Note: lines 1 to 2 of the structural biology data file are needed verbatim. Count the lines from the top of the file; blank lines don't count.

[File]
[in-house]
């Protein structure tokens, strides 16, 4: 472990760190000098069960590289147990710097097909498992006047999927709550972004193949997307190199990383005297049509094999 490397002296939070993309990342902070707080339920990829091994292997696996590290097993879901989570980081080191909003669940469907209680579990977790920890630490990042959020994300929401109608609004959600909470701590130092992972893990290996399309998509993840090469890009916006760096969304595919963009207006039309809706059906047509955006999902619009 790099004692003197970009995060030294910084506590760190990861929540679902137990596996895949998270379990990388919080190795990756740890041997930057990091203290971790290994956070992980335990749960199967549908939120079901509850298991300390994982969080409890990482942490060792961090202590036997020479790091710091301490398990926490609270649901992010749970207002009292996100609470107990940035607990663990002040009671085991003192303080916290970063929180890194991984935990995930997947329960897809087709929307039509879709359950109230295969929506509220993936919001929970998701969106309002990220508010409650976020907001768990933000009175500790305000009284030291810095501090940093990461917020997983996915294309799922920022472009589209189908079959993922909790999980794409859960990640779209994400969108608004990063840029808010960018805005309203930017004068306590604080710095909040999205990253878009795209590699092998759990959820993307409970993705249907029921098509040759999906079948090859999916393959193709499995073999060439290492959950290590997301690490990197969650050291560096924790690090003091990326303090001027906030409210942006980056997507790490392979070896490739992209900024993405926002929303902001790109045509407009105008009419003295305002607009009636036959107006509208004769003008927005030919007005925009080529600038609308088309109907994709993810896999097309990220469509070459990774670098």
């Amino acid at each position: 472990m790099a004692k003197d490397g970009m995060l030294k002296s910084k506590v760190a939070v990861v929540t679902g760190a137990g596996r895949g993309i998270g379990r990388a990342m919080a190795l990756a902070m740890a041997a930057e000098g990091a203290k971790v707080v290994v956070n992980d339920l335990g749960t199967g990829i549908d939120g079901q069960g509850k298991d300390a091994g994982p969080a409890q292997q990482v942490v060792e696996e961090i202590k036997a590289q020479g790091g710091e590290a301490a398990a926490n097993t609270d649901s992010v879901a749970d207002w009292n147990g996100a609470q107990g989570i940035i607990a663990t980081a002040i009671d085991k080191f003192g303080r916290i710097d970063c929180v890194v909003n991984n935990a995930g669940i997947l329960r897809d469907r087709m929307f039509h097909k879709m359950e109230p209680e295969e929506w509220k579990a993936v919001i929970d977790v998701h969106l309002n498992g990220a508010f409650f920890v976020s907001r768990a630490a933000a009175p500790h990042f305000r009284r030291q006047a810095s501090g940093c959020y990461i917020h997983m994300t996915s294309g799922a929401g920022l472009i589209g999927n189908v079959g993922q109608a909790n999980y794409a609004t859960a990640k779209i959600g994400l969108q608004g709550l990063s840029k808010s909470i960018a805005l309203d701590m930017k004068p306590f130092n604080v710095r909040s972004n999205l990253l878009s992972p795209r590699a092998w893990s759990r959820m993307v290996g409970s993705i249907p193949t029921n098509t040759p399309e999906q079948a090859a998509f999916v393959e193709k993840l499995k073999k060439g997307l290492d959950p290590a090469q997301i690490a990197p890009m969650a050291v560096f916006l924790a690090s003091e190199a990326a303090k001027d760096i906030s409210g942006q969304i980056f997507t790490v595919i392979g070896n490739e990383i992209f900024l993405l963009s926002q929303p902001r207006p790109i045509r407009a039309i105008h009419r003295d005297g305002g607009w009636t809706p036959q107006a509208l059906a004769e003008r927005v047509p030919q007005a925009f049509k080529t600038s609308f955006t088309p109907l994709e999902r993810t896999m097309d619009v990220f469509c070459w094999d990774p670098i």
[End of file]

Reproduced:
[in-house]
């Protein structure tokens, strides 16, 4: 472990760190000098069960590289147990710097097909498992006047999927709550972004193949997307190199990383005297049509094999 490397002296939070993309990342902070707080339920990829091994292997696996590290097993879901989570980081080191909003669940469907209680579990977790920890630490990042959020994300929401109608609004959600909470701590130092992972893990290996399309998509993840090469890009916006760096969304595919963009207006039309809706059906047509955006999902619009 790099004692003197970009995060030294910084506590760190990861929540679902137990596996895949998270379990990388919080190795990756740890041997930057990091203290971790290994956070992980335990749960199967549908939120079901509850298991300390994982969080409890990482942490060792961090202590036997020479790091710091301490398990926490609270649901992010749970207002009292996100609470107990940035607990663990002040009671085991003192303080916290970063929180890194991984935990995930997947329960897809087709929307039509879709359950109230295969929506509220993936919001929970998701969106309002990220508010409650976020907001768990933000009175500790305000009284030291810095501090940093990461917020997983996915294309799922920022472009589209189908079959993922909790999980794409859960990640779209994400969108608004990063840029808010960018805005309203930017004068306590604080710095909040999205990253878009795209590699092998759990959820993307409970993705249907029921098509040759999906079948090859999916393959193709499995073999060439290492959950290590997301690490990197969650050291560096924790690090003091990326303090001027906030409210942006980056997507790490392979070896490739992209900024993405926002929303902001790109045509407009105008009419003295305002607009009636036959107006509208004769003008927005030919007005925009080529600038609308088309109907994709993810896999097309990220469509070459990774670098």